Retired now, Felix Vera holds a photograph of himself, taken early in his… (Barbara Davidson, Los Angeles…)
Bedtime comes early to Vintage Cerritos, an assisted living facility on the edge of Los Angeles County. The Thursday hoedown has ended, the lobby is quiet.
Felix Vera stood in the doorway of his apartment. He recently moved here, and the simple décor says more about what he's lost than what he owns.
He handed me a water-stained envelope filled with news clippings from his days with the Los Angeles Police Department. I promised to take good care of it.
"The stories aren't the exact truth," he said.
Having caught a glimpse of their tabloid extravagance, I was inclined to believe him.
I first heard about Vera last year, when he was awarded a Purple Heart under a new LAPD program to bestow the honor on its officers. At 88, he lives with memories I wanted to learn about. When I opened the envelope later that night, it was like stepping into a James Ellroy novel.
CRIME WAVE HITS L.A.
It was post-World War II Los Angeles, an era when it wasn't hard for a cop to get in the news. The city had five major papers, each upping the ante with ever-more sensational coverage. If fear boosted support for the police, it also sold papers.
Vera filled these accounts. Assigned to the vice squad and the Hollenbeck gang unit, he pushed through the front door of a gambling house, stumbled upon the body of a murdered cabbie, struggled with suspects at the booking desk, disarmed a suicidal man and caught a trio of robbers.
"We were told at the academy that most cops go through their 20 years, never pulling their gun from their holsters," he said. "That wasn't the case for me."
The accounts painted a picture of a city lurching toward its future, a rendezvous darkened by war and filled with uncertainty over the atomic present, Police Chief William H. Parker presiding.
Like many LAPD recruits, Vera had returned from Europe, where life and death often depended on where you stood. As a medic, he had ferried the wounded from the front and remembers once hearing the whoosh and whomp of an unexploded shell landing nearby.
Back home, he got a job as a crane operator — until the promise of $400 a month and an LAPD pension seemed like a better deal. He was sworn in on Jan. 5, 1948. In an early photo, he was not above smiling for the camera. A year later, he was in a shootout that could have ended his career.
BULLETS RIDDLE EX-CONVICT FIGHTING 100 L.A. POLICE
On a foggy night, Vera and his partner were on plain-clothes detail in Silver Lake when they heard shots. A man was running toward them. Vera drew his .38 and heard an explosion. The gun jumped from his grip. He had been shot in the hand.
He said it felt like he'd been kicked by a mule. He scrambled for his weapon and was able to empty the pistol.
But the man took off, hiding in the backyard of a nearby home. Soon surrounded by police, he was killed resisting arrest. One paper called him "a mad desperado," implicated in an attack on two police officers in Napa.
That night he had propositioned a minor, who notified the police. Officers caught up with the man, who crashed his car and took off running — only to meet Vera and his partner
Sixty-three years later, the LAPD honored Vera, citing "his extreme bravery and heroism and for sustaining a traumatic injury during a tactical situation."
The son of Mexican immigrants, Vera grew up in East L.A., his childhood home razed for the San Bernardino Freeway. His father worked for the Southern Pacific Railroad, and to support his family, Vera dropped out of high school and got a job in a nursery.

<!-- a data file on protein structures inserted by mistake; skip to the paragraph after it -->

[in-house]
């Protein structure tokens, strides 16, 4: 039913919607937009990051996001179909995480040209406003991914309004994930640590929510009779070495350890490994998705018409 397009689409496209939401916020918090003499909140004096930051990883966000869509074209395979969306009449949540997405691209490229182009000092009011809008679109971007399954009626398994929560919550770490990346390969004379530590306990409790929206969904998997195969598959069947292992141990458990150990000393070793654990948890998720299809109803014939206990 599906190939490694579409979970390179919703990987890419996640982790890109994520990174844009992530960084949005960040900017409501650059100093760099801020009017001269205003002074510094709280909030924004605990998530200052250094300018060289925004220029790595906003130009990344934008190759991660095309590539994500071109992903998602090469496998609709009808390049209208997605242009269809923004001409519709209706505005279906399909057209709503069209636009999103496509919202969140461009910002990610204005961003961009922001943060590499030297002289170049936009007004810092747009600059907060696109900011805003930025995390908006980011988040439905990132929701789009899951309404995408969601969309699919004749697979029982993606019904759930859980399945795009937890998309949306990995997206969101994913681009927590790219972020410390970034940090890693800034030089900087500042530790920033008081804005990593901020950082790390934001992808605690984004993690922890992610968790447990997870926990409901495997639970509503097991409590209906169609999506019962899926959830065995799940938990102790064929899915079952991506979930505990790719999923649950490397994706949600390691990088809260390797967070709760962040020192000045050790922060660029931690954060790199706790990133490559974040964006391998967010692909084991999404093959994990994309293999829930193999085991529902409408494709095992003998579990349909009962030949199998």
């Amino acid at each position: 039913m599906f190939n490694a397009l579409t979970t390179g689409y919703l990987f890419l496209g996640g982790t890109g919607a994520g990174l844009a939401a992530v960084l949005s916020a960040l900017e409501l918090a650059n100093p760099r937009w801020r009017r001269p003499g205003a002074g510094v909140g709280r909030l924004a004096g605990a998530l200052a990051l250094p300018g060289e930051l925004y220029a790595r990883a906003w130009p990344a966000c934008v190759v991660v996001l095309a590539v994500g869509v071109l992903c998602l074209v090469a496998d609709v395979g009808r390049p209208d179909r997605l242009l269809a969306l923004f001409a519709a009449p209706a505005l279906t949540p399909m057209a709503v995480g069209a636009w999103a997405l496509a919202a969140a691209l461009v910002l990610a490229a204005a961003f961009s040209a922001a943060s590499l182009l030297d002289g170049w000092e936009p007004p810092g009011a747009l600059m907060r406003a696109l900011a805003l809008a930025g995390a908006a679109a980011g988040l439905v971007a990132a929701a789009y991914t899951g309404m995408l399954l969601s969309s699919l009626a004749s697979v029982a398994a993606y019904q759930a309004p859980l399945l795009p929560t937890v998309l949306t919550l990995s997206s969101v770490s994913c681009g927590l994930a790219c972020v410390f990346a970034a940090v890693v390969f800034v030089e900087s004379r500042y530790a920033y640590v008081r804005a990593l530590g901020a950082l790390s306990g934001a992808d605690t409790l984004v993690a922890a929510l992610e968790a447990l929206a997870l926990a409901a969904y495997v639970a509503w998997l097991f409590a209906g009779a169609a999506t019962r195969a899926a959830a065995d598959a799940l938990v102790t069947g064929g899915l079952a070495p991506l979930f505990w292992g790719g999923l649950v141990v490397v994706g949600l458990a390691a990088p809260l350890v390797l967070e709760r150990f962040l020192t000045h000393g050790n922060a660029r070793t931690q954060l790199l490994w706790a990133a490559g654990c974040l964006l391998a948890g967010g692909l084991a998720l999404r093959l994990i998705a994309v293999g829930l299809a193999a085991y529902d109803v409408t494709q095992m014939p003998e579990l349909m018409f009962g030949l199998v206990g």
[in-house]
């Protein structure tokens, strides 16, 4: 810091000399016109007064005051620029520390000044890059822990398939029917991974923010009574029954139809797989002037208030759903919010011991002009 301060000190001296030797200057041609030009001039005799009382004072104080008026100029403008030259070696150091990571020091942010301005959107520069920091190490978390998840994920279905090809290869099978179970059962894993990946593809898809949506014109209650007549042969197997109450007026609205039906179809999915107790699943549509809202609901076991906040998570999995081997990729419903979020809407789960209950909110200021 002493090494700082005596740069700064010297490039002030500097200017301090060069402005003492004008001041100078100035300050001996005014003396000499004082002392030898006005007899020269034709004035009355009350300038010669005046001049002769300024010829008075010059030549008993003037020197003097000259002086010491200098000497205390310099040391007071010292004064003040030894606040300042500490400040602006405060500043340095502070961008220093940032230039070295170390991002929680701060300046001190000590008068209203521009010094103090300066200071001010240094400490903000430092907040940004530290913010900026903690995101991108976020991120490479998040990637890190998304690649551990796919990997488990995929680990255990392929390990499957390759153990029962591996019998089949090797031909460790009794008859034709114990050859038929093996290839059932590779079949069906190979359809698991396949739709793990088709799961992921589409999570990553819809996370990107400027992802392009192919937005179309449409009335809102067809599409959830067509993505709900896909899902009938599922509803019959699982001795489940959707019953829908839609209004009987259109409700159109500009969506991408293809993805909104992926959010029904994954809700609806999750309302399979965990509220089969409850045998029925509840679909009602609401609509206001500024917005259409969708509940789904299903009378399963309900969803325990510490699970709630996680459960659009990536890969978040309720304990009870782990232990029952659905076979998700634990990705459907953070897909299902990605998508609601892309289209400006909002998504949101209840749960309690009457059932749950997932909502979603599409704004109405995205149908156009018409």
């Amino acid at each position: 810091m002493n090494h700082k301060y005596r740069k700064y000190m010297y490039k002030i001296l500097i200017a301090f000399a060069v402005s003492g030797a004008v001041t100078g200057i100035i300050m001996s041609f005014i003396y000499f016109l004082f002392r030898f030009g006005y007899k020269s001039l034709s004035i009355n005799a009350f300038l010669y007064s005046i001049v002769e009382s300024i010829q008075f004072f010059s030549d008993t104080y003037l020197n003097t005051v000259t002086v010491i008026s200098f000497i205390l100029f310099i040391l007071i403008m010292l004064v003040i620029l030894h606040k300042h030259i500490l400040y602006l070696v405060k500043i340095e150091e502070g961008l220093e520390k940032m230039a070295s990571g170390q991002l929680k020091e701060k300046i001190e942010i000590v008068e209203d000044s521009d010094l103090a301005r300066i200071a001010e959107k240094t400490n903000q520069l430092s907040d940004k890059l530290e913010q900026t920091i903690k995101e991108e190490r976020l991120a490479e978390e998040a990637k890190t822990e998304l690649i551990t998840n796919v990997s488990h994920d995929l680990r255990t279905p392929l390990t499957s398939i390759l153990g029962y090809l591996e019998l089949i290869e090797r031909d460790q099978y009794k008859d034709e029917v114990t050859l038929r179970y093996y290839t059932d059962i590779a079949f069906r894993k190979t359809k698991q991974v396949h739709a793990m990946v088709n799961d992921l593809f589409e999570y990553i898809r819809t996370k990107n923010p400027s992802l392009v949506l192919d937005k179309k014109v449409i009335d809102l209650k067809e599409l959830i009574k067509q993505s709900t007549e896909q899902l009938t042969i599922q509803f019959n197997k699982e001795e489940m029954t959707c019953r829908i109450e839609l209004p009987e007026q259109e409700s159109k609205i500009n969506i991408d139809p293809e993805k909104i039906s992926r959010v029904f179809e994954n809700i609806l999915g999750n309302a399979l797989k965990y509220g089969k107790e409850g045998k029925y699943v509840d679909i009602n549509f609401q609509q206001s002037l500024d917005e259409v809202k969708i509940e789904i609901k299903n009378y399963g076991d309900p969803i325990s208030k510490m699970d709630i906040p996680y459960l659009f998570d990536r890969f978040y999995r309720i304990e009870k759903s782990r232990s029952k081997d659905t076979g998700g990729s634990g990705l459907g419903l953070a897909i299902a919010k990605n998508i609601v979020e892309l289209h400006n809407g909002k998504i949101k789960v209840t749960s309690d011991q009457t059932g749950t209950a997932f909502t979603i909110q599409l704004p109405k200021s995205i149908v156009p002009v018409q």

As a cop, he eventually transferred to Hollenbeck and patrolled his old neighborhood. He and his wife, Francis, moved to Norwalk, where they raised three children. Francis died two years ago, and Vera still chokes up thinking about their 73 years together.
Leafing through the clippings, I came across a story that complicated this legacy.
FLEEING L.A. DOPE SUSPECT SLAIN
It was Ash Wednesday, 1957, when Vera received a call for backup. Two men had been stopped on suspicion of narcotics violations. In an era before probable cause, erratic driving and track marks on someone's arms were enough to warrant a thorough search of the car.
The Times' account is sketchy, Vera's memory vague. One of the men took off running. Vera caught him in an alley. They fought in the dirt. They were both sweating. Vera felt the man try to grab his gun. The man took off again, and Vera, according to the story, fired "once … then again."
Fifty-six years later, Vera doesn't remember it this way. He remembers only the struggle, the quick decisions, the sense that his life was in danger.
"When you get involved in a shooting," he said, "you're feeling the adrenaline. You know what you're doing, but you really don't. Your mind, your brain, your heart are all twisted around. A fog sets in."
That afternoon, Vera learned the man — who the coroner would later discover had a balloon of heroin in his stomach — had died at the hospital.
"The news kicked me in the chest and in the head," he said. "It was a shock that I had taken a human life."
Vera was cleared during an inquest, but he was not the same. On patrol, he forgot where he had been. He lost track of time. He found it hard to forgive himself.
Doctors prescribed medication. He went on leave, and when friends visited, Francis made excuses for him. He asked God for forgiveness.
"Because," he said, "killing is a mortal sin."
When I returned his envelope of clippings, Vera told me he was proud of his career as a cop (and after his retirement in 1967, his work as a polygraph examiner) but that he regrets that day in 1957.
As we said goodbye, we lingered near his front door, where he has hung his commendation from the city and a small purple medal in the shape of a heart.